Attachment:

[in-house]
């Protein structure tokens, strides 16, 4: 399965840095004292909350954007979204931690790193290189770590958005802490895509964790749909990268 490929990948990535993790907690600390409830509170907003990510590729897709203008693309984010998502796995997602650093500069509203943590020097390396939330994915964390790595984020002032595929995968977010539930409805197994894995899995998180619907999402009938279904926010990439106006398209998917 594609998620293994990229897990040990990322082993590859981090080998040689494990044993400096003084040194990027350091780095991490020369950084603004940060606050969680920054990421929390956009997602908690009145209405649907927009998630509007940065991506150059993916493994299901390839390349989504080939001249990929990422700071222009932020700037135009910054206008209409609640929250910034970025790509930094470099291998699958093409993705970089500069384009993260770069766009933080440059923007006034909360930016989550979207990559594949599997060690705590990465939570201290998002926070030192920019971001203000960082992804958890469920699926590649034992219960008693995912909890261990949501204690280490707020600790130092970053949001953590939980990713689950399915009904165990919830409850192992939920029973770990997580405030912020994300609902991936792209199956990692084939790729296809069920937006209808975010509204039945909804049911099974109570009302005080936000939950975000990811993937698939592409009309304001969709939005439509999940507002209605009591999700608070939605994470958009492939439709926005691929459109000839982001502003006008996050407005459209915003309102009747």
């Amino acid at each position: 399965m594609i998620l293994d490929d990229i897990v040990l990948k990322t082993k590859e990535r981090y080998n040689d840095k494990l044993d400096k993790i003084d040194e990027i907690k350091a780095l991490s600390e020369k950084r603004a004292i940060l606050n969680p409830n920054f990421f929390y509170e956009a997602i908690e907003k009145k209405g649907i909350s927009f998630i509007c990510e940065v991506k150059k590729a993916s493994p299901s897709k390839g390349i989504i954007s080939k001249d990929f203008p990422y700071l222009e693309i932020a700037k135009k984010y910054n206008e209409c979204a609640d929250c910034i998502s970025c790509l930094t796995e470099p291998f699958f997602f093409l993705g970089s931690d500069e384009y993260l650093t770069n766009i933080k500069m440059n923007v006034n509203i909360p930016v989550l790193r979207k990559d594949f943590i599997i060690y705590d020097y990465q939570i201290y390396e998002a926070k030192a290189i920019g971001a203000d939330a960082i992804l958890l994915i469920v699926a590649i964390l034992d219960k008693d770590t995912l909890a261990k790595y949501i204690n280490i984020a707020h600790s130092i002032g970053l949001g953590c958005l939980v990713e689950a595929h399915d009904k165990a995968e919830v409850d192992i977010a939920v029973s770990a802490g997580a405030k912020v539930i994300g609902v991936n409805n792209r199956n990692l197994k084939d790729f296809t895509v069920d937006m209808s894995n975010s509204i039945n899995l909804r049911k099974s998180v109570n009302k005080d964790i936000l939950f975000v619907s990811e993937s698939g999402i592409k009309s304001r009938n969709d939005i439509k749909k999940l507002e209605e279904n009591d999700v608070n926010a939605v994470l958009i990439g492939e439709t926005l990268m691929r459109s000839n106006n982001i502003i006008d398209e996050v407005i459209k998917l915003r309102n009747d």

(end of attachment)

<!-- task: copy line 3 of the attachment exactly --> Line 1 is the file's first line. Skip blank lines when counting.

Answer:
């Amino acid at each position: 399965m594609i998620l293994d490929d990229i897990v040990l990948k990322t082993k590859e990535r981090y080998n040689d840095k494990l044993d400096k993790i003084d040194e990027i907690k350091a780095l991490s600390e020369k950084r603004a004292i940060l606050n969680p409830n920054f990421f929390y509170e956009a997602i908690e907003k009145k209405g649907i909350s927009f998630i509007c990510e940065v991506k150059k590729a993916s493994p299901s897709k390839g390349i989504i954007s080939k001249d990929f203008p990422y700071l222009e693309i932020a700037k135009k984010y910054n206008e209409c979204a609640d929250c910034i998502s970025c790509l930094t796995e470099p291998f699958f997602f093409l993705g970089s931690d500069e384009y993260l650093t770069n766009i933080k500069m440059n923007v006034n509203i909360p930016v989550l790193r979207k990559d594949f943590i599997i060690y705590d020097y990465q939570i201290y390396e998002a926070k030192a290189i920019g971001a203000d939330a960082i992804l958890l994915i469920v699926a590649i964390l034992d219960k008693d770590t995912l909890a261990k790595y949501i204690n280490i984020a707020h600790s130092i002032g970053l949001g953590c958005l939980v990713e689950a595929h399915d009904k165990a995968e919830v409850d192992i977010a939920v029973s770990a802490g997580a405030k912020v539930i994300g609902v991936n409805n792209r199956n990692l197994k084939d790729f296809t895509v069920d937006m209808s894995n975010s509204i039945n899995l909804r049911k099974s998180v109570n009302k005080d964790i936000l939950f975000v619907s990811e993937s698939g999402i592409k009309s304001r009938n969709d939005i439509k749909k999940l507002e209605e279904n009591d999700v608070n926010a939605v994470l958009i990439g492939e439709t926005l990268m691929r459109s000839n106006n982001i502003i006008d398209e996050v407005i459209k998917l915003r309102n009747d």